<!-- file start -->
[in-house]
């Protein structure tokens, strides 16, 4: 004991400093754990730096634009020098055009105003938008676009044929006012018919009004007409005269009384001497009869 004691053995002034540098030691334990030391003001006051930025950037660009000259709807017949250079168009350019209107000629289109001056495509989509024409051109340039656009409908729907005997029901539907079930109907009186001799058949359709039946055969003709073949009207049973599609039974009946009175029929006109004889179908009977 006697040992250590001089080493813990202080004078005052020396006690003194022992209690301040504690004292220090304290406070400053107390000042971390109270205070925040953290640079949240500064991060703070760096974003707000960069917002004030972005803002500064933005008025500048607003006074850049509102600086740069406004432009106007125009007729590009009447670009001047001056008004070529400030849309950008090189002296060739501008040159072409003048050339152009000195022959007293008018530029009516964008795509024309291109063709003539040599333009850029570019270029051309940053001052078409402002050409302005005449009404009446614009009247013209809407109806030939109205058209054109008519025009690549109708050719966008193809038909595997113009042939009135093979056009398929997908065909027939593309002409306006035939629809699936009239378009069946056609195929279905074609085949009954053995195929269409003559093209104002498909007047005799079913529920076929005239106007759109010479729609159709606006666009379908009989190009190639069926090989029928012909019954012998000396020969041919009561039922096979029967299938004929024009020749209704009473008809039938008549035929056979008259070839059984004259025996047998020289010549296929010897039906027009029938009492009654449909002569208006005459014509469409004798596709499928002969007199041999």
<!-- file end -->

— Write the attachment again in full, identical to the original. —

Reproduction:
[in-house]
């Protein structure tokens, strides 16, 4: 004991400093754990730096634009020098055009105003938008676009044929006012018919009004007409005269009384001497009869 004691053995002034540098030691334990030391003001006051930025950037660009000259709807017949250079168009350019209107000629289109001056495509989509024409051109340039656009409908729907005997029901539907079930109907009186001799058949359709039946055969003709073949009207049973599609039974009946009175029929006109004889179908009977 006697040992250590001089080493813990202080004078005052020396006690003194022992209690301040504690004292220090304290406070400053107390000042971390109270205070925040953290640079949240500064991060703070760096974003707000960069917002004030972005803002500064933005008025500048607003006074850049509102600086740069406004432009106007125009007729590009009447670009001047001056008004070529400030849309950008090189002296060739501008040159072409003048050339152009000195022959007293008018530029009516964008795509024309291109063709003539040599333009850029570019270029051309940053001052078409402002050409302005005449009404009446614009009247013209809407109806030939109205058209054109008519025009690549109708050719966008193809038909595997113009042939009135093979056009398929997908065909027939593309002409306006035939629809699936009239378009069946056609195929279905074609085949009954053995195929269409003559093209104002498909007047005799079913529920076929005239106007759109010479729609159709606006666009379908009989190009190639069926090989029928012909019954012998000396020969041919009561039922096979029967299938004929024009020749209704009473008809039938008549035929056979008259070839059984004259025996047998020289010549296929010897039906027009029938009492009654449909002569208006005459014509469409004798596709499928002969007199041999």